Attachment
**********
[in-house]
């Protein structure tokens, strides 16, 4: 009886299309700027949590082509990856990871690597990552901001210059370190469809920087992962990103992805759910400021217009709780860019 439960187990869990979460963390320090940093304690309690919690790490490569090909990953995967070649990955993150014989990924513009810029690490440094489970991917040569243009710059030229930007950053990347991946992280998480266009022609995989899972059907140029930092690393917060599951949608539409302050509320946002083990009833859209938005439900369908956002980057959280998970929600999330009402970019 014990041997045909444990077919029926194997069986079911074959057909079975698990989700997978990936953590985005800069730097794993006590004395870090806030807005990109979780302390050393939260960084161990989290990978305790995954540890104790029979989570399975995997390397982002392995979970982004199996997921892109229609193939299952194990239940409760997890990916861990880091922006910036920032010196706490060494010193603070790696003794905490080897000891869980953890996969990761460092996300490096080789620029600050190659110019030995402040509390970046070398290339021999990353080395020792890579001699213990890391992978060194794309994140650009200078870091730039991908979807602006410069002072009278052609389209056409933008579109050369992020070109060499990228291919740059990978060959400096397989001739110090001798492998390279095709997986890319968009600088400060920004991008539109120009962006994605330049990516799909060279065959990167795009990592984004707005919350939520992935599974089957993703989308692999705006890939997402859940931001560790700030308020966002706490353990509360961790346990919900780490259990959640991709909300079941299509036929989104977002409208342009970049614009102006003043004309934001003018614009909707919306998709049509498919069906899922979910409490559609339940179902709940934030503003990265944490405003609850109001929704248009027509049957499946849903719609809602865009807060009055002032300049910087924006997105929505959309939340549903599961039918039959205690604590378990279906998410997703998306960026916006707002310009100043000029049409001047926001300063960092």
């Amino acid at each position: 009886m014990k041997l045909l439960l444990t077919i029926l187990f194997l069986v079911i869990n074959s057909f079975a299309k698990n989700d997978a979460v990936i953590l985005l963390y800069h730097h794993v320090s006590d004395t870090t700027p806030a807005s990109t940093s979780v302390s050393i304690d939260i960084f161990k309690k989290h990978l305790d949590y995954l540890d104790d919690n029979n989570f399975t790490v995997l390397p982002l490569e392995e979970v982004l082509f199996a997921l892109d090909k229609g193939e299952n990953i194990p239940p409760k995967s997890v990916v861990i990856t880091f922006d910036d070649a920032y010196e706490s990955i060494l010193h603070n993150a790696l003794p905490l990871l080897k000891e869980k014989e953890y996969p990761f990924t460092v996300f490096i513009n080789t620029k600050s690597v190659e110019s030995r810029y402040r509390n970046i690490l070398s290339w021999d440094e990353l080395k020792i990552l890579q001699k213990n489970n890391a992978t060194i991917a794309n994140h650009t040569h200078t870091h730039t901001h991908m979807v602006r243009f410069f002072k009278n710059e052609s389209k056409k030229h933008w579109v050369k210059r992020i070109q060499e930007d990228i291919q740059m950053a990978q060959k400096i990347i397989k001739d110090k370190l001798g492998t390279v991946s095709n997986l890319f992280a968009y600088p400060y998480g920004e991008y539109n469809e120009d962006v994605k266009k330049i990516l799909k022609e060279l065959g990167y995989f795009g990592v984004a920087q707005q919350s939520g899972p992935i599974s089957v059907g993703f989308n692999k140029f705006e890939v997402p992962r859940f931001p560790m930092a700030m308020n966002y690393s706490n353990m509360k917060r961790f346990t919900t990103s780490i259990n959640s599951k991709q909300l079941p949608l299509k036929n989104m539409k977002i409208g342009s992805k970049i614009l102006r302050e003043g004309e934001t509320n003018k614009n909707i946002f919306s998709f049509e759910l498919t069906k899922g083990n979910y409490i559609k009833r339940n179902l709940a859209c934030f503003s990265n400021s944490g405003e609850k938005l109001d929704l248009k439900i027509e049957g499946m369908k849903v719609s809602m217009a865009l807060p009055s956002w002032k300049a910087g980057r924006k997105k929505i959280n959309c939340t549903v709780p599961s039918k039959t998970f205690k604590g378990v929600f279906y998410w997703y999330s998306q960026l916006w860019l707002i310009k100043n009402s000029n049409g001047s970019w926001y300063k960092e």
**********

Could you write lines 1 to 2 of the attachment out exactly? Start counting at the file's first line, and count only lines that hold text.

[in-house]
């Protein structure tokens, strides 16, 4: 009886299309700027949590082509990856990871690597990552901001210059370190469809920087992962990103992805759910400021217009709780860019 439960187990869990979460963390320090940093304690309690919690790490490569090909990953995967070649990955993150014989990924513009810029690490440094489970991917040569243009710059030229930007950053990347991946992280998480266009022609995989899972059907140029930092690393917060599951949608539409302050509320946002083990009833859209938005439900369908956002980057959280998970929600999330009402970019 014990041997045909444990077919029926194997069986079911074959057909079975698990989700997978990936953590985005800069730097794993006590004395870090806030807005990109979780302390050393939260960084161990989290990978305790995954540890104790029979989570399975995997390397982002392995979970982004199996997921892109229609193939299952194990239940409760997890990916861990880091922006910036920032010196706490060494010193603070790696003794905490080897000891869980953890996969990761460092996300490096080789620029600050190659110019030995402040509390970046070398290339021999990353080395020792890579001699213990890391992978060194794309994140650009200078870091730039991908979807602006410069002072009278052609389209056409933008579109050369992020070109060499990228291919740059990978060959400096397989001739110090001798492998390279095709997986890319968009600088400060920004991008539109120009962006994605330049990516799909060279065959990167795009990592984004707005919350939520992935599974089957993703989308692999705006890939997402859940931001560790700030308020966002706490353990509360961790346990919900780490259990959640991709909300079941299509036929989104977002409208342009970049614009102006003043004309934001003018614009909707919306998709049509498919069906899922979910409490559609339940179902709940934030503003990265944490405003609850109001929704248009027509049957499946849903719609809602865009807060009055002032300049910087924006997105929505959309939340549903599961039918039959205690604590378990279906998410997703998306960026916006707002310009100043000029049409001047926001300063960092």